Dune, Brightlingsea, by Walter Menteth Architects
A grass-topped refuge on the Essex coast brings sand, light and space to Walter Menteth’s unique take on shape and colour, writes Rory Olcayto
My first encounter with a Walter Menteth building was in my own neighbourhood of Peckham. The bold, sculptural form of the supported housing scheme on Consort Road, amid the light-industrial mess of south-east London’s badlands, was a reminder of how good design can turn nowhere into somewhere, space into place.
Better still the building sparkled – literally. The architect had laid vertical slabs of Tarmac, embedded with glistening aggregate, to enhance the white-rendered elevations. This, I thought, was damn good architecture, with an almost Peter Zumthor-like sensuous materiality: simple, imaginative, unexpected and brave.
Menteth’s latest project, Dune, a studio in the garden of the Mowings house in Brightlingsea near Colchester and the focus of this study, is in many ways Peckham’s extreme opposite. Where that project was tough, urban, monochrome and brownfield, Dune is a gentle refuge. Its bristling green-roof and render in a rainbow splash of colour sit in the midst of a fairytale landscape in the grounds of a large house. Yet once again, at first sight, the feeling is quite unique.
The site itself is beautiful. The Mowings towards the end of a country lane and because of the surrounding estuarine landscape, its context is defined by the strong horizontals of the sky, water and mud flats, and enjoys a sharp, eastern seaboard light.
The grounds are shaped by a series of terraces, the result of earlier sand excavation since planted to form a landscaped garden with woodland areas. There are piles of bright orange and yellow sand next to this, which change in shape and colour as the seasons pass. A grass embankment forms the southern edge of the site, evoking sand dunes with its flowing shape. The studio is midway along the embankment, built directly above an existing garage. The ground level of this structure is nearly five metres below – a condition the architect has exploited.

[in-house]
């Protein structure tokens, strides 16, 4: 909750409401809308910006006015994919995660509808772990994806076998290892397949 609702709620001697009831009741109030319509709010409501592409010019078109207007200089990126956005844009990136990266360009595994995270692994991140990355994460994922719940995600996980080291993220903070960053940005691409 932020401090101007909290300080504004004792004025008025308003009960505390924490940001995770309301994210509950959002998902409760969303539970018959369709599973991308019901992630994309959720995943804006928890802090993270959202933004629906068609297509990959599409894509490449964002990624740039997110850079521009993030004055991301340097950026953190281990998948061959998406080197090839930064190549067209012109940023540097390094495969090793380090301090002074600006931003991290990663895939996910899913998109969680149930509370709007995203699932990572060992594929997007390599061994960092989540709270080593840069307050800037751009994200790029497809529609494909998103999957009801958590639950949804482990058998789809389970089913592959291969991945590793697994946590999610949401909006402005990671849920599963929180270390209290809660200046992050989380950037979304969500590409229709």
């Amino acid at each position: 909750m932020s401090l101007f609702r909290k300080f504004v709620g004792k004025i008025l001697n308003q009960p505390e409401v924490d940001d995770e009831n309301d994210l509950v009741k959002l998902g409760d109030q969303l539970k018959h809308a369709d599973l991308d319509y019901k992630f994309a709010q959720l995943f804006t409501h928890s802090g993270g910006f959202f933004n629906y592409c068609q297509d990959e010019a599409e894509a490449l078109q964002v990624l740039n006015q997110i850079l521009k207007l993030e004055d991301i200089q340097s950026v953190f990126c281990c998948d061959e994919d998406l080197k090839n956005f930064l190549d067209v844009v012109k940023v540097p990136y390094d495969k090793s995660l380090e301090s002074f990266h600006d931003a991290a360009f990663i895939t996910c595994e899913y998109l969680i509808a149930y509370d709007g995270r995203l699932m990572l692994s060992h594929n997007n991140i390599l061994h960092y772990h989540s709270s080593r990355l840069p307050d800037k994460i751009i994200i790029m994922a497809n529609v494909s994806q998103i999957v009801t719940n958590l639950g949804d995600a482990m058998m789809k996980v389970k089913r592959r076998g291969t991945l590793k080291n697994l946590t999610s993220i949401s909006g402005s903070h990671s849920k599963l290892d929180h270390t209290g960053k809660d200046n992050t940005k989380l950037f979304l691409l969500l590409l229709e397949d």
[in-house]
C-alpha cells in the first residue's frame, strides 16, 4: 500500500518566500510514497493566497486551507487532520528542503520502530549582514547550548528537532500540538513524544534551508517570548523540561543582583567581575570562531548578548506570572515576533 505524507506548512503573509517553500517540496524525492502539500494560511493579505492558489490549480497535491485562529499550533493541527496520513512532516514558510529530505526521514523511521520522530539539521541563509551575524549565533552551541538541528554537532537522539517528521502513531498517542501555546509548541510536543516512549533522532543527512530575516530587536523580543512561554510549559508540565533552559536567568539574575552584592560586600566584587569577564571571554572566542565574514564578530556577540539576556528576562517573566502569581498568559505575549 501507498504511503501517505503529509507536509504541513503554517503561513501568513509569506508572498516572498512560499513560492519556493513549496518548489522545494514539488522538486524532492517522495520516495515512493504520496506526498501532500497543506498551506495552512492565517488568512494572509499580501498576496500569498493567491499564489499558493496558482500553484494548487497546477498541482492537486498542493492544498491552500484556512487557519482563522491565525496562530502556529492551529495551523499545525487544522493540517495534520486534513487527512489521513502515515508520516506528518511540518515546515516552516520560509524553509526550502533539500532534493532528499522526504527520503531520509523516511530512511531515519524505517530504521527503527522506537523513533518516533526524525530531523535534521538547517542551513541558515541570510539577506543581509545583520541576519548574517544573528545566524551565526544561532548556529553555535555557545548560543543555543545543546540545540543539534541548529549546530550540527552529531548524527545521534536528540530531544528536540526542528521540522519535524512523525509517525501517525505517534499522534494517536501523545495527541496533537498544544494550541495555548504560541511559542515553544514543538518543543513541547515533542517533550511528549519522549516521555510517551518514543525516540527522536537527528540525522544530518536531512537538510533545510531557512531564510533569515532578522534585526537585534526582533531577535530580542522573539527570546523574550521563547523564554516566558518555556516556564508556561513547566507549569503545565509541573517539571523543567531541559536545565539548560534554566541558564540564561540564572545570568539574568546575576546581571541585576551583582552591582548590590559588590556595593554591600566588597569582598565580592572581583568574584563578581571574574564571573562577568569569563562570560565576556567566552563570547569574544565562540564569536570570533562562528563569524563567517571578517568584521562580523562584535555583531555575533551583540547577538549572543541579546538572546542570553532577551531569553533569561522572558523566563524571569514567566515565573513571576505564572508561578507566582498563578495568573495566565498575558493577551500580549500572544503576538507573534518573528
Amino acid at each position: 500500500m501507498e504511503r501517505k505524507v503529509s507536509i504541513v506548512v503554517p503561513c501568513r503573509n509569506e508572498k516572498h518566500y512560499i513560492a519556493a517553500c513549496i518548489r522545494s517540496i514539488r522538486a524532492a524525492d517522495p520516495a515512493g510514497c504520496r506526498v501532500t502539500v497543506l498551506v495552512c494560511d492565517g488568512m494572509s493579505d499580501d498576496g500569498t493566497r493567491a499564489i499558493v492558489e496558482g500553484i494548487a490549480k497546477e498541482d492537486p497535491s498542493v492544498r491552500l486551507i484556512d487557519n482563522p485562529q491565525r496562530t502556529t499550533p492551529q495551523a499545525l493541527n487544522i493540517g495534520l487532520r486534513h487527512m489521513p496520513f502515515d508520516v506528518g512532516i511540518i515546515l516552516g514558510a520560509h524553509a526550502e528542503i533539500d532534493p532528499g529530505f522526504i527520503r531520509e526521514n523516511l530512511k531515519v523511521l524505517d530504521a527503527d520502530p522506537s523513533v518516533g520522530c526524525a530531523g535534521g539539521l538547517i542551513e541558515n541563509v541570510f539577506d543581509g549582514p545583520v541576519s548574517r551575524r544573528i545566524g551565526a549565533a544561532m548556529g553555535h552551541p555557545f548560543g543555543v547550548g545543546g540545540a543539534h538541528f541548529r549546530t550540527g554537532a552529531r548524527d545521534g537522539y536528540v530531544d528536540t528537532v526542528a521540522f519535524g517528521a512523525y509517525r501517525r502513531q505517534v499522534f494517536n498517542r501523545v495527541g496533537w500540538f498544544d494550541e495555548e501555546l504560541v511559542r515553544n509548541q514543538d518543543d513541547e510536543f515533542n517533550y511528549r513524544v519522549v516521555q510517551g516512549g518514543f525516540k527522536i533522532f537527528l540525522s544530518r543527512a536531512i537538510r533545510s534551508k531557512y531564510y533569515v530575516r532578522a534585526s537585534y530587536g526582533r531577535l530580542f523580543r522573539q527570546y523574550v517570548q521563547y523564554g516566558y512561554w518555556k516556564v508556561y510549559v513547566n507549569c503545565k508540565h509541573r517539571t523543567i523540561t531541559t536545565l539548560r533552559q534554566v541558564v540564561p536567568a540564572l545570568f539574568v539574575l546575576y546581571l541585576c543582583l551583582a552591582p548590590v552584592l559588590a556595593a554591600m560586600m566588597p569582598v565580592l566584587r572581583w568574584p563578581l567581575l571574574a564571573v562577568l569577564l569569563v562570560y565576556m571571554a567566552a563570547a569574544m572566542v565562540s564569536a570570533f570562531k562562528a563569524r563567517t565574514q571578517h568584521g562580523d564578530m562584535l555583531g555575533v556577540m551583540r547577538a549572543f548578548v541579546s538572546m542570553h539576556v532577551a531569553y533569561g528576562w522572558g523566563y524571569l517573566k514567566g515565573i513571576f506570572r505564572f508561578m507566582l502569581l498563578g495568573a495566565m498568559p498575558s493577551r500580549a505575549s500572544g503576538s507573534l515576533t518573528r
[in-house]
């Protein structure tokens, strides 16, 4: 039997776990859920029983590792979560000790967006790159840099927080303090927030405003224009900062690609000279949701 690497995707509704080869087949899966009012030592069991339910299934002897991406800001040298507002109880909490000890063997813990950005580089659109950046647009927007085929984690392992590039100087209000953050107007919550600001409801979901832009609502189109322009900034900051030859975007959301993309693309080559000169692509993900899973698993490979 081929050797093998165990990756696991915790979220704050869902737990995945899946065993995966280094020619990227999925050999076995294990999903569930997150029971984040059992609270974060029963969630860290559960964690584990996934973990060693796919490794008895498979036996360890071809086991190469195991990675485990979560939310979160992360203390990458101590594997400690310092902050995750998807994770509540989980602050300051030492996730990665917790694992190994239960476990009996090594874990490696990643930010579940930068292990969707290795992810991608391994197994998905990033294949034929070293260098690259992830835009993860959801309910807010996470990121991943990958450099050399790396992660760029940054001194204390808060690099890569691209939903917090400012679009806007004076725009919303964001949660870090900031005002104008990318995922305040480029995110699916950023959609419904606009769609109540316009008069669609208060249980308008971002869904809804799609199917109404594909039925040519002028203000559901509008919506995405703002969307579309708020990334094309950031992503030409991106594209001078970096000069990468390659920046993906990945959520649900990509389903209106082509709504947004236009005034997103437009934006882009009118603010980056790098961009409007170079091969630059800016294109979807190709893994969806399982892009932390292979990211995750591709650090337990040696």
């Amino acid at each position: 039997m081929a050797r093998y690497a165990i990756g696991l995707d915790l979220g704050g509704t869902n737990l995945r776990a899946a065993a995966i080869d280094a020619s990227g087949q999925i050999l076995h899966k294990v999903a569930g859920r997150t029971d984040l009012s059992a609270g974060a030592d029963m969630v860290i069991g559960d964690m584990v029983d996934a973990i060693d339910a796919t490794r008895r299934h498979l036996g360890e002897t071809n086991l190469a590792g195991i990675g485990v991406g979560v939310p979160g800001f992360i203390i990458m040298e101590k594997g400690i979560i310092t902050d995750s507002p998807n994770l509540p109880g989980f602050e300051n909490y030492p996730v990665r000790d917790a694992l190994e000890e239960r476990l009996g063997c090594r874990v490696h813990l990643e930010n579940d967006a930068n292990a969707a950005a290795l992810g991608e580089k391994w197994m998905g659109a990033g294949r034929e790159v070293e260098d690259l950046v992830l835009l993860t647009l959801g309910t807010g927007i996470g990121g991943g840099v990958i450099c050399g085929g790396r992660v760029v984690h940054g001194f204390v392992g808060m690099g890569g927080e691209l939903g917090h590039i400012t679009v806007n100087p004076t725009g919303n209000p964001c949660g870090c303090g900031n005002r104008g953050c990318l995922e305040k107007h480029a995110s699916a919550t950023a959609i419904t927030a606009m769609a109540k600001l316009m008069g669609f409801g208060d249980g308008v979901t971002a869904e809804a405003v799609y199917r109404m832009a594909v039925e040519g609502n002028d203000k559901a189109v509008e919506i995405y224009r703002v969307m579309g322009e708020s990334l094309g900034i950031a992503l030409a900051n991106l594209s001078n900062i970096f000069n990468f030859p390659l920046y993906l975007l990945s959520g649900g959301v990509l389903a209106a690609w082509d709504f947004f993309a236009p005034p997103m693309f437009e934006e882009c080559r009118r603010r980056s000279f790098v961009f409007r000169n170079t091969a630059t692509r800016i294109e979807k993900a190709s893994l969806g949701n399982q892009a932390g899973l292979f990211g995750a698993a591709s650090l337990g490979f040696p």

The building, now transformed with a splash of lime green paint, is essentially a traditional garden room, with a few extras. There are several distinct spaces within. Three of these are placed within the timber-laminated main room and comprise a north-lit painting studio, a window seat and storage archive, and a kitchenette. Menteth says this corner, an eyrie, is inspired by Ottoman houses, ‘with their windows over the water, fine views, low sills and upholstered benches’. The view here is not the Bosphorus of course, but the pretty Arcadian garden and the estuary beyond.
The studio is enclosed under a monopitch roof rising to the eastern corner with a clerestory at its apex. Such is the manner of detailing and its relationship to the overhanging soffit beyond that the ceiling appears to flow seamlessly out of the room.
Projecting south-east from this central room and served by a shallow flight of stairs, there is a top-lit washroom ‘tower’ nestling into woodland so one can ‘shower among the bluebells,’ as Menteth says. Its thin, vertiginous form stands in counterpoint to the main building, yet there is also a degree of resonance with the adjacent woodland treetrunks.
Between the tower and the main room there is a small balcony, a secluded external reading and painting space linked to the studio. To the south, and at a lower level, a ‘linear conservatory’ provides a wind lobby, potting shed and greenhouse for the garden. This space is built into the perimeter embankment and is earth sheltered. ‘It sits outside the thermal shell of the main room as an interstitial space,’ says Menteth.
The circulation works well and there is a genuine sense of revelation as the garden pathway routes through the conservatory and spirals into the main volume. The undulating, freeform roof is planted with coastal grasses and resembles an abstracted sand dune. It forms a laminated, solid timber monocoque structure perforated by the rooflight parallel to the embankment.
This design and build contract has led to a few disappointments. An ingenious ‘Polish gutter’ – a hollowed out log – foxed the builders and was omitted, and the shower tower is compromised a little by standard sanitary ware. The garden path too, has been rerouted away from Menteth’s original plot, which means less privacy in the shower should anyone decide to visit.
Are there any precedents? When pressed, Menteth, suggests Gerrit Rietveld’s Summer Beach House, ‘loose and aberrant from his usual style, sculptural and with multiple facades’; urban ‘parasitic structures’ and Zumthor, whose use of materials inspired the choice of weatherboard cladding.
The result is a unique, fresh take on contemporary Modernism, the likes of which you are unlikely to have seen before.
Architect Walter Menteth Architects
Site engineer Richard F Gill & Associates
Main contractor Colne Valley Properties
Laminated timber structure Eurban
Architect’s appointment August 2008 to RIBA Stage G
Planning submission October 2008
Planning Granted November 2008
Start on site June 2009
Gross internal floor areas
Main areas 81m2
Garage and garden storage (existing) 64m2
Contract The project was managed by the client with assistance from a one-person contractor
Doors and windows Fineline Aluminium (1.2w/m2K)
Fixed lights Heat Mirror insulating glass units by IQ Glass (U-value of 0.58W/mK). Installed by CSG
Louvres Naco Weatherbeta louvres by Ruskin Air Management
Roofing System by Protan. Installed by Roofline Group
Roof Landscaping BBS Green Roofing
Insulation Pavatherm Woodfibre Insulation & Sarking from Natural Building Technologies
Sanitary ware Ideal Standard
Ironmongery Hillaldam Coburn
Exterior wood treatment Falun paint in light red
Stove and boiler Monet wood burning stove and boiler by Hwam
Solar thermal array and system controller Kingspan Thermomax HP200